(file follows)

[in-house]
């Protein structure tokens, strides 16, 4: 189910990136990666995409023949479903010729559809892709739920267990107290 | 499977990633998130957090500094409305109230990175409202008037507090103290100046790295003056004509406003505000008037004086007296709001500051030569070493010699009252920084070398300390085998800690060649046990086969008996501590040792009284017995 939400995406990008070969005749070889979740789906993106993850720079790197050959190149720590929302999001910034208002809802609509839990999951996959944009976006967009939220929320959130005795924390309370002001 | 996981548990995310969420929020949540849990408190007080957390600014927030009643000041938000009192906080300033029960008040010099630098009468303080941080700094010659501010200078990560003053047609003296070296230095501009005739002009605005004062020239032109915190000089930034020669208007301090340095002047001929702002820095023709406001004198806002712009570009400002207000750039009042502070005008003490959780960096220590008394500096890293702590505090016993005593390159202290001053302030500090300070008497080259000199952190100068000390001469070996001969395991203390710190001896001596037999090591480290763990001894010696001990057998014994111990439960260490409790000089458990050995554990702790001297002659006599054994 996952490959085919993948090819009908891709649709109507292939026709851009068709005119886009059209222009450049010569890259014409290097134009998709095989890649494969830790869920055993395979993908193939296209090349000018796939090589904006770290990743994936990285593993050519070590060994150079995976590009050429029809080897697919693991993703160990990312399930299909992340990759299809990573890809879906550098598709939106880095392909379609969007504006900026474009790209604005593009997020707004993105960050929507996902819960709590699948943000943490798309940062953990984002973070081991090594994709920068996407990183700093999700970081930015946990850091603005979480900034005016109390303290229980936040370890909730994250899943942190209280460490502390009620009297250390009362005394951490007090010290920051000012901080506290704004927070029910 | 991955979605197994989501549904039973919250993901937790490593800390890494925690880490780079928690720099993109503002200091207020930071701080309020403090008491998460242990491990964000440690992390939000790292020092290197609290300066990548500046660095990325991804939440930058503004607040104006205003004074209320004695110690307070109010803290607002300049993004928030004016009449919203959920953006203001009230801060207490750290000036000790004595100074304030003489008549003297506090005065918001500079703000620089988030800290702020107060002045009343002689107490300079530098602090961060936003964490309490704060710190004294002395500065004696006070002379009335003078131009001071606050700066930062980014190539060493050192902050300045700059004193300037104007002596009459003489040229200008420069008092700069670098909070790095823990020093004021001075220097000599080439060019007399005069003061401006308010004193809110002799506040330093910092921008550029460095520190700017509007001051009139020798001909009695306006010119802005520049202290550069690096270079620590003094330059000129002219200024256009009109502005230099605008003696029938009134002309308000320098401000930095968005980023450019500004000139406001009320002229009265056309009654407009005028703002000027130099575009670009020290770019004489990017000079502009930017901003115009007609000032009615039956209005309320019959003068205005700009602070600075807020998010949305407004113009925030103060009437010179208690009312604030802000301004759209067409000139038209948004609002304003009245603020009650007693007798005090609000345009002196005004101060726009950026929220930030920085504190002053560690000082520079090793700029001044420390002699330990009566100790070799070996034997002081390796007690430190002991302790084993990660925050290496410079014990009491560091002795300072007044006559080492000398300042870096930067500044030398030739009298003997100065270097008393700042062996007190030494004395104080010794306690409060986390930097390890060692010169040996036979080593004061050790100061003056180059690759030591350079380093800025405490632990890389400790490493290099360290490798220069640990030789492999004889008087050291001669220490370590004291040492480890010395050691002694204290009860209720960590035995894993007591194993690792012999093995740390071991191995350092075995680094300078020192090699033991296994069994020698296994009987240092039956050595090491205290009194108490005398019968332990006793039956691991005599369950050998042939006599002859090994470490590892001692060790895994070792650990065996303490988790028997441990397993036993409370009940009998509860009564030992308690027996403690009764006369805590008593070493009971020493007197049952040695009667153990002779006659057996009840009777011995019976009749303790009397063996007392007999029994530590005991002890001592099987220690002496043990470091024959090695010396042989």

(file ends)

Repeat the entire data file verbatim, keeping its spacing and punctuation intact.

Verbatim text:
[in-house]
């Protein structure tokens, strides 16, 4: 189910990136990666995409023949479903010729559809892709739920267990107290 | 499977990633998130957090500094409305109230990175409202008037507090103290100046790295003056004509406003505000008037004086007296709001500051030569070493010699009252920084070398300390085998800690060649046990086969008996501590040792009284017995 939400995406990008070969005749070889979740789906993106993850720079790197050959190149720590929302999001910034208002809802609509839990999951996959944009976006967009939220929320959130005795924390309370002001 | 996981548990995310969420929020949540849990408190007080957390600014927030009643000041938000009192906080300033029960008040010099630098009468303080941080700094010659501010200078990560003053047609003296070296230095501009005739002009605005004062020239032109915190000089930034020669208007301090340095002047001929702002820095023709406001004198806002712009570009400002207000750039009042502070005008003490959780960096220590008394500096890293702590505090016993005593390159202290001053302030500090300070008497080259000199952190100068000390001469070996001969395991203390710190001896001596037999090591480290763990001894010696001990057998014994111990439960260490409790000089458990050995554990702790001297002659006599054994 996952490959085919993948090819009908891709649709109507292939026709851009068709005119886009059209222009450049010569890259014409290097134009998709095989890649494969830790869920055993395979993908193939296209090349000018796939090589904006770290990743994936990285593993050519070590060994150079995976590009050429029809080897697919693991993703160990990312399930299909992340990759299809990573890809879906550098598709939106880095392909379609969007504006900026474009790209604005593009997020707004993105960050929507996902819960709590699948943000943490798309940062953990984002973070081991090594994709920068996407990183700093999700970081930015946990850091603005979480900034005016109390303290229980936040370890909730994250899943942190209280460490502390009620009297250390009362005394951490007090010290920051000012901080506290704004927070029910 | 991955979605197994989501549904039973919250993901937790490593800390890494925690880490780079928690720099993109503002200091207020930071701080309020403090008491998460242990491990964000440690992390939000790292020092290197609290300066990548500046660095990325991804939440930058503004607040104006205003004074209320004695110690307070109010803290607002300049993004928030004016009449919203959920953006203001009230801060207490750290000036000790004595100074304030003489008549003297506090005065918001500079703000620089988030800290702020107060002045009343002689107490300079530098602090961060936003964490309490704060710190004294002395500065004696006070002379009335003078131009001071606050700066930062980014190539060493050192902050300045700059004193300037104007002596009459003489040229200008420069008092700069670098909070790095823990020093004021001075220097000599080439060019007399005069003061401006308010004193809110002799506040330093910092921008550029460095520190700017509007001051009139020798001909009695306006010119802005520049202290550069690096270079620590003094330059000129002219200024256009009109502005230099605008003696029938009134002309308000320098401000930095968005980023450019500004000139406001009320002229009265056309009654407009005028703002000027130099575009670009020290770019004489990017000079502009930017901003115009007609000032009615039956209005309320019959003068205005700009602070600075807020998010949305407004113009925030103060009437010179208690009312604030802000301004759209067409000139038209948004609002304003009245603020009650007693007798005090609000345009002196005004101060726009950026929220930030920085504190002053560690000082520079090793700029001044420390002699330990009566100790070799070996034997002081390796007690430190002991302790084993990660925050290496410079014990009491560091002795300072007044006559080492000398300042870096930067500044030398030739009298003997100065270097008393700042062996007190030494004395104080010794306690409060986390930097390890060692010169040996036979080593004061050790100061003056180059690759030591350079380093800025405490632990890389400790490493290099360290490798220069640990030789492999004889008087050291001669220490370590004291040492480890010395050691002694204290009860209720960590035995894993007591194993690792012999093995740390071991191995350092075995680094300078020192090699033991296994069994020698296994009987240092039956050595090491205290009194108490005398019968332990006793039956691991005599369950050998042939006599002859090994470490590892001692060790895994070792650990065996303490988790028997441990397993036993409370009940009998509860009564030992308690027996403690009764006369805590008593070493009971020493007197049952040695009667153990002779006659057996009840009777011995019976009749303790009397063996007392007999029994530590005991002890001592099987220690002496043990470091024959090695010396042989």